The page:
The Supreme Court rules on sexual consent and the use of condoms

Supreme Court rules on sexual consent and condom use

The plaintiff stated that she did not consent to sex without a condom.

The Supreme Court of Canada will issue a decision on Friday that should clarify how the use of a condom during sex relates to consent under sexual assault legislation.

The court will rule on a British Columbia case in which a plaintiff told a new sex partner, Ross McKenzie Kirkpatrick, that she would only have sex with him if he wore a condom.

The fact that Mr. Kirkpatrick used a condom the first time they had sex led the complainant to assume that he was already wearing one when he started having sex. for the second time, she told the court, but it wasn't. A fact she said she didn't realize until he ejaculated.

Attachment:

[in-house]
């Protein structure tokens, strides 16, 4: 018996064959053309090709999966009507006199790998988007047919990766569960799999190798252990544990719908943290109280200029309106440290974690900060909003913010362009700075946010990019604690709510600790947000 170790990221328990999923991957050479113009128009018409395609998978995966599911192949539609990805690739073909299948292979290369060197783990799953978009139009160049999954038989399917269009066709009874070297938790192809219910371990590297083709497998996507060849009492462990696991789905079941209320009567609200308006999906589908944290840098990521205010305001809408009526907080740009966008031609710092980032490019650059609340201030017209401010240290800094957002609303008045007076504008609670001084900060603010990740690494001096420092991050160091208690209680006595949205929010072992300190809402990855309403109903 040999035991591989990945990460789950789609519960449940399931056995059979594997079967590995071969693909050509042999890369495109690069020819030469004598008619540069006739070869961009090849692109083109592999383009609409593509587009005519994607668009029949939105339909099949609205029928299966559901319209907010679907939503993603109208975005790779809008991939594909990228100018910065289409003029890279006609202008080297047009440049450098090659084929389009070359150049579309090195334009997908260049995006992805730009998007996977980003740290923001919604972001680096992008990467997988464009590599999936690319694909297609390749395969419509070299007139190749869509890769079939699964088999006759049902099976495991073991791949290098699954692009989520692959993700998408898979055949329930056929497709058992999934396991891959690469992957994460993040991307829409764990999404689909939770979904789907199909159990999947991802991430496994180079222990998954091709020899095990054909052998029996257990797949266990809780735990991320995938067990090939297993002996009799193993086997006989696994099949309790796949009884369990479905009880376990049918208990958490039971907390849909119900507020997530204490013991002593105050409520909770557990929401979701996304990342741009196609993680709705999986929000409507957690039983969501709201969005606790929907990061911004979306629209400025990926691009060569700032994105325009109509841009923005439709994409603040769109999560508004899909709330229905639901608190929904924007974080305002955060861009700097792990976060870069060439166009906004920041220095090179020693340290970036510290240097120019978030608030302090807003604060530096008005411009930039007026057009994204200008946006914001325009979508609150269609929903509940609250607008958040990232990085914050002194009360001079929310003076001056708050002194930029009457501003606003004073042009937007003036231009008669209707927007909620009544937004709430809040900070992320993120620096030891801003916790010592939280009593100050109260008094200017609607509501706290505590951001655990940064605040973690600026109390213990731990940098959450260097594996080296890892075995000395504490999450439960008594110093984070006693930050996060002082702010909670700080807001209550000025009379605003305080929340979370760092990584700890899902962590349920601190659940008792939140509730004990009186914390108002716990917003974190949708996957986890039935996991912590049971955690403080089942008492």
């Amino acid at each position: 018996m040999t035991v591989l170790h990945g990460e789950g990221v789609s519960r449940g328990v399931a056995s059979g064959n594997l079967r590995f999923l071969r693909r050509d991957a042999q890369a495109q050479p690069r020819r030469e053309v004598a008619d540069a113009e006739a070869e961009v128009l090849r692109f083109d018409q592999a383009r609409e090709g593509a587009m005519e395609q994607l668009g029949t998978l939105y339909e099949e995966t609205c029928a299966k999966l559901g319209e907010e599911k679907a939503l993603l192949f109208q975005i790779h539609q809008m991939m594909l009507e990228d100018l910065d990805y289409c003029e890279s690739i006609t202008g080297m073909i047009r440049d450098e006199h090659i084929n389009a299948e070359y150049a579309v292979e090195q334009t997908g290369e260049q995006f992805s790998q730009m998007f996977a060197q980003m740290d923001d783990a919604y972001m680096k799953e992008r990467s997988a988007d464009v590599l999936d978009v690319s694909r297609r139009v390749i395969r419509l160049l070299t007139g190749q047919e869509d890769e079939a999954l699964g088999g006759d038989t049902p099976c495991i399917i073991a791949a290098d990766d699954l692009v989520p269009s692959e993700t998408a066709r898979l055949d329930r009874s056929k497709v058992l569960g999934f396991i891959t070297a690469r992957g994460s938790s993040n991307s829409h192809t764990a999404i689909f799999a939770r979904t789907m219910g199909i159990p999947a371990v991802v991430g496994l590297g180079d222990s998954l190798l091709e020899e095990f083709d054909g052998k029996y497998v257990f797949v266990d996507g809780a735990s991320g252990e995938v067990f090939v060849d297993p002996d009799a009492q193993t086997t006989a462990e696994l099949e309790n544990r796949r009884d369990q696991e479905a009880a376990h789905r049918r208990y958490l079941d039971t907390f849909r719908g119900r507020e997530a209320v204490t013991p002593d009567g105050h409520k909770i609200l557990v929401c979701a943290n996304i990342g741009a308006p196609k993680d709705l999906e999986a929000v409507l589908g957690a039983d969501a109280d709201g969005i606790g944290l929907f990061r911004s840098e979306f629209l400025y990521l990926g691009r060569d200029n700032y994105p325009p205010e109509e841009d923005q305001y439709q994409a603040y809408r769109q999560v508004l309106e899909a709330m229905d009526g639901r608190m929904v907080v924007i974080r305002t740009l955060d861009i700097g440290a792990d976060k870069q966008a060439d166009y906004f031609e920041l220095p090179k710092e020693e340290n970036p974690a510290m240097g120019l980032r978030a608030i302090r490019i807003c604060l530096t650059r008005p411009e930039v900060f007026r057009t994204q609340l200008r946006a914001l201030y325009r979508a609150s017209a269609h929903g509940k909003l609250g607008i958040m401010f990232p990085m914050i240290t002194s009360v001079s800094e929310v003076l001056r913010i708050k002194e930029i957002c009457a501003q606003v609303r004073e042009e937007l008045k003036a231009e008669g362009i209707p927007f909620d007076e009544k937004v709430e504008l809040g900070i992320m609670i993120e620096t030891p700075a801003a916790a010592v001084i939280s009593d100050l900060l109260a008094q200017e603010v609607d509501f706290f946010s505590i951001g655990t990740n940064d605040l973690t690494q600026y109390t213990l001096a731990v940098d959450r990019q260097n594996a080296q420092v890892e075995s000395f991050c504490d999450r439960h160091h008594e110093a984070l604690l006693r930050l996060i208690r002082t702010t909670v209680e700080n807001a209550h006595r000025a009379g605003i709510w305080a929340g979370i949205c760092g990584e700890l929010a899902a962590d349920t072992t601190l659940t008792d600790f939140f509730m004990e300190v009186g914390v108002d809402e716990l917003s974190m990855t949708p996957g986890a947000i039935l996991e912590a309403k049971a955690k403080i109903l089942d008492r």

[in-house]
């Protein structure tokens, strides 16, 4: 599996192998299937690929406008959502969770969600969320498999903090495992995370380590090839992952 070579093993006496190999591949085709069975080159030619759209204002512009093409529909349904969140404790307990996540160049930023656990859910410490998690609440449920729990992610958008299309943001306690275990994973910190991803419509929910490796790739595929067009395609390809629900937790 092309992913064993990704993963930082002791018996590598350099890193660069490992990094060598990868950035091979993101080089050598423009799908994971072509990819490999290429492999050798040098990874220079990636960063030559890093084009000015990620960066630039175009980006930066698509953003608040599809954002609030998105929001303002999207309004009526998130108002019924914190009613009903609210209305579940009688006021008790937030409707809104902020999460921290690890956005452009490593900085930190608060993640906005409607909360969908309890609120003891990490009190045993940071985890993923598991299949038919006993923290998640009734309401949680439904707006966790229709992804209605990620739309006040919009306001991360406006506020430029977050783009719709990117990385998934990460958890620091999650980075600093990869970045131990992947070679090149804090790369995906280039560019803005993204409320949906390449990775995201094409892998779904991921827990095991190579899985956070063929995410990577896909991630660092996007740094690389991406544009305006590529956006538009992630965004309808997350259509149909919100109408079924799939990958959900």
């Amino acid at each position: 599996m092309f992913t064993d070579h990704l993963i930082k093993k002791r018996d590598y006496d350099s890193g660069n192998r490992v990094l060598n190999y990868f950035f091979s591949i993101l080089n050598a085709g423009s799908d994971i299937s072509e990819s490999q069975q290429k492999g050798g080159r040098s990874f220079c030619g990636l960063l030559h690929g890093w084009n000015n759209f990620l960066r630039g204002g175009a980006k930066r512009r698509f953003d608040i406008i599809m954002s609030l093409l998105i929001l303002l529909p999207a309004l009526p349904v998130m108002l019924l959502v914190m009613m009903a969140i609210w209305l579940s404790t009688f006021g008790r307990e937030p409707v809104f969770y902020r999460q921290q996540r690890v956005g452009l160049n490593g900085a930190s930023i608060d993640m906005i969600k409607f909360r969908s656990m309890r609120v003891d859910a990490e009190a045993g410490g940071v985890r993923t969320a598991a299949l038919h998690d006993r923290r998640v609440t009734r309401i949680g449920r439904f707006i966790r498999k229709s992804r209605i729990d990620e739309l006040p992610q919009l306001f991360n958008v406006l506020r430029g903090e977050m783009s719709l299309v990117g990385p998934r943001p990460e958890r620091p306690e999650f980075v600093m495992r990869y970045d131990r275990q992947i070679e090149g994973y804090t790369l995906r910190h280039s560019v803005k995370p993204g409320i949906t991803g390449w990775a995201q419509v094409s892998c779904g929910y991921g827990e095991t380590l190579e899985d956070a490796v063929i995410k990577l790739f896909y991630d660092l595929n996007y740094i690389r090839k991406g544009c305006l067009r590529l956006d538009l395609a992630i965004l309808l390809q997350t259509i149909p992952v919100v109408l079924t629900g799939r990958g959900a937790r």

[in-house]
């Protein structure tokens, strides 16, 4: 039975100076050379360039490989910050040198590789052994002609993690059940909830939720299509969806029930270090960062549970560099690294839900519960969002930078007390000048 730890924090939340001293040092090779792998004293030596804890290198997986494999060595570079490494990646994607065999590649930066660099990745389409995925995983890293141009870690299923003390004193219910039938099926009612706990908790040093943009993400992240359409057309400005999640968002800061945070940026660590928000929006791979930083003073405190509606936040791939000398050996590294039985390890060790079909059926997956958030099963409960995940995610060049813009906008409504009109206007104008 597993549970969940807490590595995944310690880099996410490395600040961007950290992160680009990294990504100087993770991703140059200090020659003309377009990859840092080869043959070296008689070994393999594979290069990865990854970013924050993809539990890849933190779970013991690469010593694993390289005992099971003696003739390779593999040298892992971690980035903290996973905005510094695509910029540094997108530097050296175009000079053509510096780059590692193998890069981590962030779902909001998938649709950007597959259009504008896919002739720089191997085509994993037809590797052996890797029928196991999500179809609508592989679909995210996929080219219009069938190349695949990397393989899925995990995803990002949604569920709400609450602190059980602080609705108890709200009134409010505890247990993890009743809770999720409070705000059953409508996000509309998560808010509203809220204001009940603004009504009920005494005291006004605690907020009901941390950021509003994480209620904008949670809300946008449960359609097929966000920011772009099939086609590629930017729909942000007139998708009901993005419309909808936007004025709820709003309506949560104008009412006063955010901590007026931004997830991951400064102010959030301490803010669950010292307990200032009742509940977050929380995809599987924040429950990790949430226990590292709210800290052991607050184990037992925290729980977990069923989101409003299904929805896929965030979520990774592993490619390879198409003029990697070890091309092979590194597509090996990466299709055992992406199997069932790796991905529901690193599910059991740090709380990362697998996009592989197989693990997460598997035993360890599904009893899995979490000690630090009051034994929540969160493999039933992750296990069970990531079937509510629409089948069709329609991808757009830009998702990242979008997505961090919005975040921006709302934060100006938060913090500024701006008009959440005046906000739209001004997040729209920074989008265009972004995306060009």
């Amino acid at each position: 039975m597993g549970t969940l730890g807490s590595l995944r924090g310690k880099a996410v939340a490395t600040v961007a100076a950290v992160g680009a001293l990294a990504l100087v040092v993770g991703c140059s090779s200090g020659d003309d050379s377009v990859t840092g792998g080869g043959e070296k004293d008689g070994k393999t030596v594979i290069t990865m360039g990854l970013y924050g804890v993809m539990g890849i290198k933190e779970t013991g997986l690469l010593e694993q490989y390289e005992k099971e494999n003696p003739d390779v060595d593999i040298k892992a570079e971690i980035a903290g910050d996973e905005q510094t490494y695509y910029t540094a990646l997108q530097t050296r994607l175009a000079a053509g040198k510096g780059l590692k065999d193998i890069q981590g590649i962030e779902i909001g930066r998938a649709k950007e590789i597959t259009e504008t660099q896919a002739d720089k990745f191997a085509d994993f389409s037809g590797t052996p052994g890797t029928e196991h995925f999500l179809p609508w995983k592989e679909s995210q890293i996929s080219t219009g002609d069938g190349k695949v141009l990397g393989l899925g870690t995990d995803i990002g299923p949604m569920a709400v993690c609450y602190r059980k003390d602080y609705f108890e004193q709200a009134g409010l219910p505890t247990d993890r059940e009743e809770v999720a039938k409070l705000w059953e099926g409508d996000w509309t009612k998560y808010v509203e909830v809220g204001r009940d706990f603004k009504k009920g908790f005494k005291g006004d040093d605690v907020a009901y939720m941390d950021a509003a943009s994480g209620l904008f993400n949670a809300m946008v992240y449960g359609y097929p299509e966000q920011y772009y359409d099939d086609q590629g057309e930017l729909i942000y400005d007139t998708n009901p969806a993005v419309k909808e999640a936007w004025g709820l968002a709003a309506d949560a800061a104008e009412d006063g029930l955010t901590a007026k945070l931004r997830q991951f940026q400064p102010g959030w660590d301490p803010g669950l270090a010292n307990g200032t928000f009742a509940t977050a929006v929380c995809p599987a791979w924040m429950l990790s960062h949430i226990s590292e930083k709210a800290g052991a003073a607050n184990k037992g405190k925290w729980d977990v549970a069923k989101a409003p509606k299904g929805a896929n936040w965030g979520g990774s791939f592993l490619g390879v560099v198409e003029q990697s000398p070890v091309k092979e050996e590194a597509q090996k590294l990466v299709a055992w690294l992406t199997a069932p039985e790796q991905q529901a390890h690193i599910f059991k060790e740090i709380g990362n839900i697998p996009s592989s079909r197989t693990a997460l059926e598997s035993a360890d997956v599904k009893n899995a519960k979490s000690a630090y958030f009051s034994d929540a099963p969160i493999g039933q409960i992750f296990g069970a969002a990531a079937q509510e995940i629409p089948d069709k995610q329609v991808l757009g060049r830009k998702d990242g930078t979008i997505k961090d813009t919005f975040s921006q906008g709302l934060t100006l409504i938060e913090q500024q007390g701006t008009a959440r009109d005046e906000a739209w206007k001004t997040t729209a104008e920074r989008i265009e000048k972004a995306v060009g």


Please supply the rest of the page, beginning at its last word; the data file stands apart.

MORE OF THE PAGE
Mr. Kirkpatrick was acquitted of sexual assault because the trial judge found there was no evidence that the complainant had not consented to the sexual activity in question nor that the accused had been explicitly dishonest, which which would have been another avenue of sentencing.

The British Columbia Court of Appeal disagreed and ordered a new trial , prompting Mr. Kirkpatrick to appeal to the Supreme Court.

The British Columbia Crown and intervenors, including the Attorneys General of Ontario and of Alberta, urged the Supreme Court to recognize sex with a condom and unprotected sex as two separate activities, so the law does not view consent to either as a con feeling to another.

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